Kazuo Ishiguro’s “Never Let Me Go,” is the first book I have read by this Nobel Prize Winning author. I read it in two days which is very quick for me, and after finishing the book I felt like I was in a daze, and a few hours later when I was no longer in that daze I was in a state of contemplation about what this book was about…for me.

Aside from the science fiction aspect which I had discarded early on, and the moral issue of using other people’s DNA to create a society of children who later in their lives become donors and, in short, instead of living complete lives barely live half a life; even though if not for the donations they are healthy, normal individuals whose life expectancy would be the same as any other individual living in England.

Aside from those two themes, this book represented for me what our lives would look like if the average life expectancy wasn’t seventy-five but thirty-five. Kathy, Ruth, and Tommy, the three main characters brilliantly depicted by Mr. Ishiguro, go through the stages of life (childhood, adolescence, early adulthood) very similar to what you would expect. It is the time they have to make the donations, so early in an otherwise normal individual, that they are faced with the inevitability of death with the questions and doubts and decisions that people approaching this final stage often contemplated with either fond memories, sad times, and what could have been. What could have been, What might have been, and What was?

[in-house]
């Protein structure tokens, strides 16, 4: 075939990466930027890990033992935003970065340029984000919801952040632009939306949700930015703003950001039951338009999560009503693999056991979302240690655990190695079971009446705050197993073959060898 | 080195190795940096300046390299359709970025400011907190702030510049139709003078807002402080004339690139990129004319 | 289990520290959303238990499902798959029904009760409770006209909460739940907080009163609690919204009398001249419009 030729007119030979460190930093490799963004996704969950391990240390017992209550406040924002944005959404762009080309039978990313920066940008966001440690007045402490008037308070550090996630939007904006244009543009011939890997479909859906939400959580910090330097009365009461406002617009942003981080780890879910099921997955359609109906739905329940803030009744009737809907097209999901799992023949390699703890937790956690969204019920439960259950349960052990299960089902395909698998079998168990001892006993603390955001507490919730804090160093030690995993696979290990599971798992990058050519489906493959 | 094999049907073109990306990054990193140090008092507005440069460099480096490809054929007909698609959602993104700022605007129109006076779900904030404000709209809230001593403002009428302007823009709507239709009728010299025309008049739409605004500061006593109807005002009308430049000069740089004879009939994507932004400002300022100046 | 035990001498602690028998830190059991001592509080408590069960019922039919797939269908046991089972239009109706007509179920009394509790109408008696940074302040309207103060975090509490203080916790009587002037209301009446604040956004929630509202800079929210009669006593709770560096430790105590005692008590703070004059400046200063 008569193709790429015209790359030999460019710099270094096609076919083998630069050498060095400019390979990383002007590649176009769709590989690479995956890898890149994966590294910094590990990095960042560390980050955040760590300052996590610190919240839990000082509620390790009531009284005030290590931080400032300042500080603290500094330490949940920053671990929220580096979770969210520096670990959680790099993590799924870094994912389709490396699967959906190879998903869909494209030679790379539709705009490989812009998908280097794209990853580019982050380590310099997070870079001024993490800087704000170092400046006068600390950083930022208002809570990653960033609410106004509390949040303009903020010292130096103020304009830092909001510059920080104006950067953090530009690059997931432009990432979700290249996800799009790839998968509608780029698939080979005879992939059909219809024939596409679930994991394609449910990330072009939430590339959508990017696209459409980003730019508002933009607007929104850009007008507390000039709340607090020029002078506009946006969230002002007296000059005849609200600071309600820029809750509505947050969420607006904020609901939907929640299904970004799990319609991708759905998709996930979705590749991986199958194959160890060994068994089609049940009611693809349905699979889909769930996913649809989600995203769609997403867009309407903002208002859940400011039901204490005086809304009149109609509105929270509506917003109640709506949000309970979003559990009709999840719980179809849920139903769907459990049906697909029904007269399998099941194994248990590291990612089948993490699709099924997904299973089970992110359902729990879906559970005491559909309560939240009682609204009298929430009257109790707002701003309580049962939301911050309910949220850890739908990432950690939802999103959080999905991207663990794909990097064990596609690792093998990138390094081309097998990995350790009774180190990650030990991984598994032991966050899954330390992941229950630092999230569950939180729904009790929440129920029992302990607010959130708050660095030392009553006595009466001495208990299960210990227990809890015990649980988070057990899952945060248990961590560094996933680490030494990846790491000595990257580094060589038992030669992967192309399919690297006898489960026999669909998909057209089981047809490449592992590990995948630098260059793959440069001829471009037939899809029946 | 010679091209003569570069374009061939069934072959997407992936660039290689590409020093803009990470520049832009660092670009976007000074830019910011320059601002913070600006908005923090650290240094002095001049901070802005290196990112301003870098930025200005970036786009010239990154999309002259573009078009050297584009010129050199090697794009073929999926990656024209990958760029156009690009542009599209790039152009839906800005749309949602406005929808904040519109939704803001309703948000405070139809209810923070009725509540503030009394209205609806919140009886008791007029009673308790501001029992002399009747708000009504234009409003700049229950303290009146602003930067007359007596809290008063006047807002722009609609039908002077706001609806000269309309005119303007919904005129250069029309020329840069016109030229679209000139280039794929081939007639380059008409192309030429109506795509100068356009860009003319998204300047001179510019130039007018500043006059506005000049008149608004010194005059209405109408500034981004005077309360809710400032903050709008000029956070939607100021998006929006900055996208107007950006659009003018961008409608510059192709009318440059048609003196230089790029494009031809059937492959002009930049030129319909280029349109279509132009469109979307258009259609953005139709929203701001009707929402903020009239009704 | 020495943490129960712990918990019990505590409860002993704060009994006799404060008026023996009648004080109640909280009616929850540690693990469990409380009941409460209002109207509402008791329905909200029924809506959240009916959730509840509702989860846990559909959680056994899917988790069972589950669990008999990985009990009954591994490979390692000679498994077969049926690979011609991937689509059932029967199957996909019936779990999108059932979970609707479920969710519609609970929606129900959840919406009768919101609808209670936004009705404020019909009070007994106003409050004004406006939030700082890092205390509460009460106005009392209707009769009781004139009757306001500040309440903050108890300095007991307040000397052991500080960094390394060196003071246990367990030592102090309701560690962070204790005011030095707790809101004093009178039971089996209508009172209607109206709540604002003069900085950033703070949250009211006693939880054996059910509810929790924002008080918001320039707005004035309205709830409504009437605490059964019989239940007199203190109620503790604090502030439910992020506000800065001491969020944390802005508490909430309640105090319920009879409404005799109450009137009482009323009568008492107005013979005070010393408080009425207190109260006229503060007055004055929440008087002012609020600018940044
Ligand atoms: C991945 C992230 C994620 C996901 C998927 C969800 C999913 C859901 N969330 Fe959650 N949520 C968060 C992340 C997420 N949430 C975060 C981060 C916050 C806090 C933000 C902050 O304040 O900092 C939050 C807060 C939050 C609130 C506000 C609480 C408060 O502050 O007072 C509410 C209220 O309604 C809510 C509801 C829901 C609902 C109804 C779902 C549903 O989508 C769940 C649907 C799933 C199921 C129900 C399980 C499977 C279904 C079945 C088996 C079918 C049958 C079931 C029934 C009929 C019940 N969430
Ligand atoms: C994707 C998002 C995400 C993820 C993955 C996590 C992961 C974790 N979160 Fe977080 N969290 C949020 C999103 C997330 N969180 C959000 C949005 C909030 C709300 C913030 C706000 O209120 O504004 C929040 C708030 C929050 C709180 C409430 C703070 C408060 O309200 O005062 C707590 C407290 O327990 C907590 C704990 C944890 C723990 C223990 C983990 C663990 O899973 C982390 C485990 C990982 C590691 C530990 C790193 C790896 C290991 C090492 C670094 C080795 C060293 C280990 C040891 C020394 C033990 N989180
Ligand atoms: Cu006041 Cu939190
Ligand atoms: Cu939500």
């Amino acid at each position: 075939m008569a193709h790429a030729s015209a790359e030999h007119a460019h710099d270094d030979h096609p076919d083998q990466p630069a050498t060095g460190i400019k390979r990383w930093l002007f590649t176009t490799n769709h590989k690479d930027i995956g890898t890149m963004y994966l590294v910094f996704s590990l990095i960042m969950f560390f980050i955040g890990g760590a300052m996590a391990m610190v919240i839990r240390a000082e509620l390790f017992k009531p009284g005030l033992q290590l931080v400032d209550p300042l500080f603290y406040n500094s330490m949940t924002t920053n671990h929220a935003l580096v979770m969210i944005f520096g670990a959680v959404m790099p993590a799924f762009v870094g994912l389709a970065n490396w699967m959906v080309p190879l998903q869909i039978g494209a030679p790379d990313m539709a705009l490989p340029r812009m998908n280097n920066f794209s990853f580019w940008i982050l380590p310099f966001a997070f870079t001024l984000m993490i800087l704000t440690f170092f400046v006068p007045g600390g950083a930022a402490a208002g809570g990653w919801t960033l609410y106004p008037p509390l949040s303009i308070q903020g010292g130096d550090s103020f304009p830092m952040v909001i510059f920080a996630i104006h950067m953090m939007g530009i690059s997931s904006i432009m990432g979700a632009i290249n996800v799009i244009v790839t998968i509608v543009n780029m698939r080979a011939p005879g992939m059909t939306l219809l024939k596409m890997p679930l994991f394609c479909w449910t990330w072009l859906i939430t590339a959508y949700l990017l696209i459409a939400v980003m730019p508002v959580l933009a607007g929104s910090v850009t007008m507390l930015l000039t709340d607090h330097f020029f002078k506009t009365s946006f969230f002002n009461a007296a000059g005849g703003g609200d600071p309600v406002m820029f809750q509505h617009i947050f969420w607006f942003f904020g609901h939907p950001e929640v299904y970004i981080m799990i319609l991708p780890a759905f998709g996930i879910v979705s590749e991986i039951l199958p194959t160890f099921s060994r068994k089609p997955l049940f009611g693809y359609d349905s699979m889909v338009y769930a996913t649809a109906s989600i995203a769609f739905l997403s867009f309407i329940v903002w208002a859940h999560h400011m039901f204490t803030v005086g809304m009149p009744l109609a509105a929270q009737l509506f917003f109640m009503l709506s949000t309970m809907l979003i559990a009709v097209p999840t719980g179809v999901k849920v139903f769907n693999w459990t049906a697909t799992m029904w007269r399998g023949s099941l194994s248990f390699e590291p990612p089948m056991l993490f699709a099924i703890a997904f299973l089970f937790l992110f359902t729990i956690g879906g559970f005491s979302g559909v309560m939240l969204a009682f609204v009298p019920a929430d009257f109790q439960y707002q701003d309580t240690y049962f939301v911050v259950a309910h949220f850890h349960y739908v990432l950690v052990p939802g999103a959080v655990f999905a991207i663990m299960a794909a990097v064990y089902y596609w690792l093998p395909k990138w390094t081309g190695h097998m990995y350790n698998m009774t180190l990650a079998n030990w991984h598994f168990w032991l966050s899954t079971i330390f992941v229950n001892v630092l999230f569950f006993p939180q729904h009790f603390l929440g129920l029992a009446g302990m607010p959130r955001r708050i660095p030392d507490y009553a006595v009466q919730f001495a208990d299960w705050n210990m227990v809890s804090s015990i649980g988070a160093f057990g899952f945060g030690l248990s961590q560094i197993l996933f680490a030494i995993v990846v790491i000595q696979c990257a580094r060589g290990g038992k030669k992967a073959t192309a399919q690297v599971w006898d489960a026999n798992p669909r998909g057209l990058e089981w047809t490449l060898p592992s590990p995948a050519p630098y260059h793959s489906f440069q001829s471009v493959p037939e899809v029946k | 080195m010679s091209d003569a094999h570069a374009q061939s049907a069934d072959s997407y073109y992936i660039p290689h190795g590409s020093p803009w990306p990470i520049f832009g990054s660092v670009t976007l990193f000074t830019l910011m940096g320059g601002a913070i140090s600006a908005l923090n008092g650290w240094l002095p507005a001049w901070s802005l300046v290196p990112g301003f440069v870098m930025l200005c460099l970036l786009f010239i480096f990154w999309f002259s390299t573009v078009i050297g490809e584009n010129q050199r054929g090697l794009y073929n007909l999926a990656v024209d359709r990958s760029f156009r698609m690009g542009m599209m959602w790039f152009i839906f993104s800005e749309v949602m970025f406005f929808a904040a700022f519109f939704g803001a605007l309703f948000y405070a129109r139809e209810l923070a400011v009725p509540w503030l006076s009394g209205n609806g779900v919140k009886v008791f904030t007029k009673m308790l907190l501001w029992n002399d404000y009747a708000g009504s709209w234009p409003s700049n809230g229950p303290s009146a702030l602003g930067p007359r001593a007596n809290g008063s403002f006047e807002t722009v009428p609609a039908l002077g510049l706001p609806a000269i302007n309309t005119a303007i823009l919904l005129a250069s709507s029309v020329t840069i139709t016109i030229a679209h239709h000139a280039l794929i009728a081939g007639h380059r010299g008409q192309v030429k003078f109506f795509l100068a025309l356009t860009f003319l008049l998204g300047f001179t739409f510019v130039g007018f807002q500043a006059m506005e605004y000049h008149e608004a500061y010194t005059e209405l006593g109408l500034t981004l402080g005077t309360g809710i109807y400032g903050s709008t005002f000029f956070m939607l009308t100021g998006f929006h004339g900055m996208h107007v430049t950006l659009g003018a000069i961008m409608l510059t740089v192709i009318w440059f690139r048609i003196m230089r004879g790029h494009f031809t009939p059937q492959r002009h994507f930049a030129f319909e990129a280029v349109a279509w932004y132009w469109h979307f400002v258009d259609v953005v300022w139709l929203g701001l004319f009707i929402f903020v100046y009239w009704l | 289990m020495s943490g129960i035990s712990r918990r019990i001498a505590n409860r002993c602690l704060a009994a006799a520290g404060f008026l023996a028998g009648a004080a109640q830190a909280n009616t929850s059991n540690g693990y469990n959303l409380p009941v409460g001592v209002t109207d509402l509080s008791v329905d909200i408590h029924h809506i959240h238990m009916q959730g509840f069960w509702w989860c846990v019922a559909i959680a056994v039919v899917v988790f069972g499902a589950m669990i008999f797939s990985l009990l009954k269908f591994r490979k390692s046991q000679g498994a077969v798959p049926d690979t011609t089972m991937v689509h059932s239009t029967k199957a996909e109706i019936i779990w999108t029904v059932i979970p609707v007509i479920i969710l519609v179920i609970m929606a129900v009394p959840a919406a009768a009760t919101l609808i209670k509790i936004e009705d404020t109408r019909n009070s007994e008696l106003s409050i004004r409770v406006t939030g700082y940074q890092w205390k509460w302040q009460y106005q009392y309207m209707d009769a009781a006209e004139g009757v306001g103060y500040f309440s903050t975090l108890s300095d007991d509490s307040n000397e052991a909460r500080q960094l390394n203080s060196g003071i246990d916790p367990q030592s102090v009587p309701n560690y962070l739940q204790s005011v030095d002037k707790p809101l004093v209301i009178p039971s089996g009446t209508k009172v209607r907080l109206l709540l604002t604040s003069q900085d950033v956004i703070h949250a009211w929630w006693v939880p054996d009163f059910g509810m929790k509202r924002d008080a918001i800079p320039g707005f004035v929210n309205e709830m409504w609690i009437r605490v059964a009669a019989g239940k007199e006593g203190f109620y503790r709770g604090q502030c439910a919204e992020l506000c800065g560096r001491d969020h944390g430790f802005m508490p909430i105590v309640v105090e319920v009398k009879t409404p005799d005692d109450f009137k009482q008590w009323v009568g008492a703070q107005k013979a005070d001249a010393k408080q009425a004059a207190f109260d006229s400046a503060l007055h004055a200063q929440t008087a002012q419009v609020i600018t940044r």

I was truly impressed and highly recommend.

Leave a Reply

Fill in your details below or click an icon to log in:

WordPress.com Logo

You are commenting using your WordPress.com account. Log Out /  Change )

Twitter picture

You are commenting using your Twitter account. Log Out /  Change )

Facebook photo

You are commenting using your Facebook account. Log Out /  Change )

Connecting to %s